Students spend summer building school for a Haitian village

Students go to Haiti, during the summer to build school for the village of Abraham through BuildOn

By Izzy Hedges, Staff Writer

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While most students were happy to have a couple months away from school, three students spent their summer building one.

To the beat — A Haitian child drums while villagers and students work on constructing a new school in the village of Abraham. “They would play and occasionally dance along while we were working,” junior Quentin Harrington said.

Photo courtsey of Claire Walther
To the beat — A Haitian child drums while villagers and students work on constructing a new school in the village of Abraham. “They would play and occasionally dance along while we were working,” junior Quentin Harrington said.

June 23 through July 1, juniors Claire Walther, Tia Herrman and Quentin Harrington went to Haiti to help build a school in the village of Abraham through the program BuildOn.

“My favorite part was definitely the first day we got into the village,” Walther said. “They had this amazing welcoming ceremony for us, and they were all singing songs and all of the school kids had come and made us signs.”

The project began the year before when Maddy Johnson, a Free State junior, mentioned BuildOn to Barbara Nitz, who was a sixth-grade teacher at Southwest Middle School for the six students who needed a sponsor for the Haiti trip.

“I was quick to say that I would do it,” Nitz said. “Working with these young people was a delight. It was hard work leading up to the trip with fundraising, but the kids made it fun.”
The group — made up of Free State and LHS students — raised $40,000 during the year. They held bake sales, garage sales and sold coffee provided by BuildOn.

On the Line — Volunteers work at a rock line to help create the foundation for the school in Haiti. “It was really fun because as we were passing the rocks they taught us different words in Creole,” Harrington said.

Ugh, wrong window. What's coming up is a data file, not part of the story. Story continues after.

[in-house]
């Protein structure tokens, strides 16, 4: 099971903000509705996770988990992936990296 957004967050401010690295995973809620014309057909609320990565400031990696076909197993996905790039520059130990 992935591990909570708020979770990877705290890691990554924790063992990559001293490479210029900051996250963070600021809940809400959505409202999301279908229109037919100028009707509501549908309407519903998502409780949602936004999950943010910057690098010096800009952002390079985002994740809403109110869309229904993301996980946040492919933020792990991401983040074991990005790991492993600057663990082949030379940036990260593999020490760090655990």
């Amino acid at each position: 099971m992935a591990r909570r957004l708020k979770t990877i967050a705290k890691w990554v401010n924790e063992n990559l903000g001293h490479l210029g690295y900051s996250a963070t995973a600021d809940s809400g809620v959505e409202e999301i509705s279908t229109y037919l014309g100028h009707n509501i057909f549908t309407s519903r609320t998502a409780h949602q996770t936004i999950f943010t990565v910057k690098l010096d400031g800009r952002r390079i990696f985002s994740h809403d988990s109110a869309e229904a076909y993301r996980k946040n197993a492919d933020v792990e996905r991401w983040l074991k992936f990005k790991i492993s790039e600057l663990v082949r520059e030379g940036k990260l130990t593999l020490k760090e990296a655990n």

Photo courtesy of Claire Walther
On the Line — Volunteers work at a rock line to help create the foundation for the school in Haiti. “It was really fun because as we were passing the rocks they taught us different words in Creole,” Harrington said.

Coming together — Junior Claire Walther poses with her and junior Tia Herrman’s family in Haiti. “We had just finished doing a dance circle and it got really dark,” Walther said. “We got the camera out and did a little night photo shoot, which the kids really enjoyed.”

Photo courtesy of Claire Walther
Coming together — Junior Claire Walther poses with her and junior Tia Herrman’s family in Haiti. “We had just finished doing a dance circle and it got really dark,” Walther said. “We got the camera out and did a little night photo shoot, which the kids really enjoyed.”

Once in Haiti, students got to help build the school they had raised money for.

“When we got there, we started digging holes for foundational things, and we started shifting rocks from a big pile of rocks that they got shipped there and stacked them along and created the wall,” Walther said. “We made some rebar for the sides of it and then started cementing in the foundation.”
Students were separated into groups staying with Haitian families. Most villagers didn’t speak English, creating communication challenges.

“Some other people in the village spoke a little English, but our family completely didn’t, so there was a lot of laughing, a lot of trial and error,” Walther said. “A lot of charades and acting out what we needed to do.”

Students who took part in this trip said they were eager to take another trip through BuildOn.

“It was a pretty life-changing trip, you know, to see what kind of poverty they had there and to know that I helped,” Harrington said.

A few weeks after returning from Haiti, Nitz received a picture of the finished school. It’s white with red trim, saying “Ecole Nationale D’Abraham, Aout 2016” in French, meaning “The School of Abraham, August 2016.”

“I certainly came away with a sense of gratefulness for all I have been blessed with, but the villagers felt blessed as well,” Nitz said. “The most profound effect of the trip is that a group of 10 people from Lawrence, Kan., was able to raise enough money to provide an impoverished village with a beautiful brand new school. It is a legacy to leave in this world.”